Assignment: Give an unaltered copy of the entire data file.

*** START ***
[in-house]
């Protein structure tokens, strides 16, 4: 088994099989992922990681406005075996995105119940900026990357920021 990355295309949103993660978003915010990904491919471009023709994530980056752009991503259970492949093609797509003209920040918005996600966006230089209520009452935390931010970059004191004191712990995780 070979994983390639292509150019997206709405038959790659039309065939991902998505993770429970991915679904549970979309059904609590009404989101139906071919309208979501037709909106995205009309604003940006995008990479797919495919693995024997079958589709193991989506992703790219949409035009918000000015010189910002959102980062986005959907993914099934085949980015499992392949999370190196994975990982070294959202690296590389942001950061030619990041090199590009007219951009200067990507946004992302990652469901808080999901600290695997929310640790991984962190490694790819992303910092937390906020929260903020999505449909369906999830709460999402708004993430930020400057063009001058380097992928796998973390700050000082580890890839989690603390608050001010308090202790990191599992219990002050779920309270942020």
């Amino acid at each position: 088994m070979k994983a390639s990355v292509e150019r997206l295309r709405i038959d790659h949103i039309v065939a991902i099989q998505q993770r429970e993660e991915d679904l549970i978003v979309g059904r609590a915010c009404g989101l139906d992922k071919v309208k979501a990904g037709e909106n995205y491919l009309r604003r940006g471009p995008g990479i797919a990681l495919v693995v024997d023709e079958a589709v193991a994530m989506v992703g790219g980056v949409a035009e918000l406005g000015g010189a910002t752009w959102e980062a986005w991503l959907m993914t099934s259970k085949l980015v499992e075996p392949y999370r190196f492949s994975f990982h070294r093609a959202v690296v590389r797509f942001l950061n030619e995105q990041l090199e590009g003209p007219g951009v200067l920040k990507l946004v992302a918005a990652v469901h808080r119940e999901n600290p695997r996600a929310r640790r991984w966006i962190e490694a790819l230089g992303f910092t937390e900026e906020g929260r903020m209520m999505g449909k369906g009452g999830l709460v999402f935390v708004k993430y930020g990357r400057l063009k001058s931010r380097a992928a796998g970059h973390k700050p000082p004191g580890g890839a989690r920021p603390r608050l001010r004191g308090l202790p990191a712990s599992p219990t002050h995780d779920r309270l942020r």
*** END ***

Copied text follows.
[in-house]
């Protein structure tokens, strides 16, 4: 088994099989992922990681406005075996995105119940900026990357920021 990355295309949103993660978003915010990904491919471009023709994530980056752009991503259970492949093609797509003209920040918005996600966006230089209520009452935390931010970059004191004191712990995780 070979994983390639292509150019997206709405038959790659039309065939991902998505993770429970991915679904549970979309059904609590009404989101139906071919309208979501037709909106995205009309604003940006995008990479797919495919693995024997079958589709193991989506992703790219949409035009918000000015010189910002959102980062986005959907993914099934085949980015499992392949999370190196994975990982070294959202690296590389942001950061030619990041090199590009007219951009200067990507946004992302990652469901808080999901600290695997929310640790991984962190490694790819992303910092937390906020929260903020999505449909369906999830709460999402708004993430930020400057063009001058380097992928796998973390700050000082580890890839989690603390608050001010308090202790990191599992219990002050779920309270942020």
């Amino acid at each position: 088994m070979k994983a390639s990355v292509e150019r997206l295309r709405i038959d790659h949103i039309v065939a991902i099989q998505q993770r429970e993660e991915d679904l549970i978003v979309g059904r609590a915010c009404g989101l139906d992922k071919v309208k979501a990904g037709e909106n995205y491919l009309r604003r940006g471009p995008g990479i797919a990681l495919v693995v024997d023709e079958a589709v193991a994530m989506v992703g790219g980056v949409a035009e918000l406005g000015g010189a910002t752009w959102e980062a986005w991503l959907m993914t099934s259970k085949l980015v499992e075996p392949y999370r190196f492949s994975f990982h070294r093609a959202v690296v590389r797509f942001l950061n030619e995105q990041l090199e590009g003209p007219g951009v200067l920040k990507l946004v992302a918005a990652v469901h808080r119940e999901n600290p695997r996600a929310r640790r991984w966006i962190e490694a790819l230089g992303f910092t937390e900026e906020g929260r903020m209520m999505g449909k369906g009452g999830l709460v999402f935390v708004k993430y930020g990357r400057l063009k001058s931010r380097a992928a796998g970059h973390k700050p000082p004191g580890g890839a989690r920021p603390r608050l001010r004191g308090l202790p990191a712990s599992p219990t002050h995780d779920r309270l942020r």